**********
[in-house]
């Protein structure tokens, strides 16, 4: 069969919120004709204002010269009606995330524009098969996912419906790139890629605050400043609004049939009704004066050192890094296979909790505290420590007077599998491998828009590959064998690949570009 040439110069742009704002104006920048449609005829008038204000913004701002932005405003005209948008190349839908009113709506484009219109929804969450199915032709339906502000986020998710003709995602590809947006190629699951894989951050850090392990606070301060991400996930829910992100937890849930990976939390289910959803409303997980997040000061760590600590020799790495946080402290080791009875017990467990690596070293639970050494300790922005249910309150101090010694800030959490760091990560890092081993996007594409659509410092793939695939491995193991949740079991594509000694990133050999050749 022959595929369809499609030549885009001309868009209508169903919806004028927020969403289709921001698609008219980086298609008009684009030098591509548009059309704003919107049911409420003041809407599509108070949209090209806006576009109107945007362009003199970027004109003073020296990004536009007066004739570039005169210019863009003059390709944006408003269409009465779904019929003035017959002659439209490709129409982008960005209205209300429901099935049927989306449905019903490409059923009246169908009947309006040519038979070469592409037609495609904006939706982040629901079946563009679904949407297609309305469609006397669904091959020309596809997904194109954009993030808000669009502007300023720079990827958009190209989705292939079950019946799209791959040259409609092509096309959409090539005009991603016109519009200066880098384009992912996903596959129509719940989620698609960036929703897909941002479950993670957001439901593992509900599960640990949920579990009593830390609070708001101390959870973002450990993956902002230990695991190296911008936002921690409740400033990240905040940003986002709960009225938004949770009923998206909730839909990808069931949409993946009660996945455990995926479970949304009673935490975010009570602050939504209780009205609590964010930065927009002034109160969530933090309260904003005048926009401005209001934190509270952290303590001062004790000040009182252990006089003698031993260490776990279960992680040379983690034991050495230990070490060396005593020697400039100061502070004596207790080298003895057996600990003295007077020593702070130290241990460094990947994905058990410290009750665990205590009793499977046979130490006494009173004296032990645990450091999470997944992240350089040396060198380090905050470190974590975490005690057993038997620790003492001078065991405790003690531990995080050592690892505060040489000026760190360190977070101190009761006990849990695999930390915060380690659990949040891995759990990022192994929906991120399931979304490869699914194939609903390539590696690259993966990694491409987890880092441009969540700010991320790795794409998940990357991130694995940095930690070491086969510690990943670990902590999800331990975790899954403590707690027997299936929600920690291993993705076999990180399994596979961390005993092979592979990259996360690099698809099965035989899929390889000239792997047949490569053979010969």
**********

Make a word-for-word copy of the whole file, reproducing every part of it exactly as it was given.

[in-house]
């Protein structure tokens, strides 16, 4: 069969919120004709204002010269009606995330524009098969996912419906790139890629605050400043609004049939009704004066050192890094296979909790505290420590007077599998491998828009590959064998690949570009 040439110069742009704002104006920048449609005829008038204000913004701002932005405003005209948008190349839908009113709506484009219109929804969450199915032709339906502000986020998710003709995602590809947006190629699951894989951050850090392990606070301060991400996930829910992100937890849930990976939390289910959803409303997980997040000061760590600590020799790495946080402290080791009875017990467990690596070293639970050494300790922005249910309150101090010694800030959490760091990560890092081993996007594409659509410092793939695939491995193991949740079991594509000694990133050999050749 022959595929369809499609030549885009001309868009209508169903919806004028927020969403289709921001698609008219980086298609008009684009030098591509548009059309704003919107049911409420003041809407599509108070949209090209806006576009109107945007362009003199970027004109003073020296990004536009007066004739570039005169210019863009003059390709944006408003269409009465779904019929003035017959002659439209490709129409982008960005209205209300429901099935049927989306449905019903490409059923009246169908009947309006040519038979070469592409037609495609904006939706982040629901079946563009679904949407297609309305469609006397669904091959020309596809997904194109954009993030808000669009502007300023720079990827958009190209989705292939079950019946799209791959040259409609092509096309959409090539005009991603016109519009200066880098384009992912996903596959129509719940989620698609960036929703897909941002479950993670957001439901593992509900599960640990949920579990009593830390609070708001101390959870973002450990993956902002230990695991190296911008936002921690409740400033990240905040940003986002709960009225938004949770009923998206909730839909990808069931949409993946009660996945455990995926479970949304009673935490975010009570602050939504209780009205609590964010930065927009002034109160969530933090309260904003005048926009401005209001934190509270952290303590001062004790000040009182252990006089003698031993260490776990279960992680040379983690034991050495230990070490060396005593020697400039100061502070004596207790080298003895057996600990003295007077020593702070130290241990460094990947994905058990410290009750665990205590009793499977046979130490006494009173004296032990645990450091999470997944992240350089040396060198380090905050470190974590975490005690057993038997620790003492001078065991405790003690531990995080050592690892505060040489000026760190360190977070101190009761006990849990695999930390915060380690659990949040891995759990990022192994929906991120399931979304490869699914194939609903390539590696690259993966990694491409987890880092441009969540700010991320790795794409998940990357991130694995940095930690070491086969510690990943670990902590999800331990975790899954403590707690027997299936929600920690291993993705076999990180399994596979961390005993092979592979990259996360690099698809099965035989899929390889000239792997047949490569053979010969």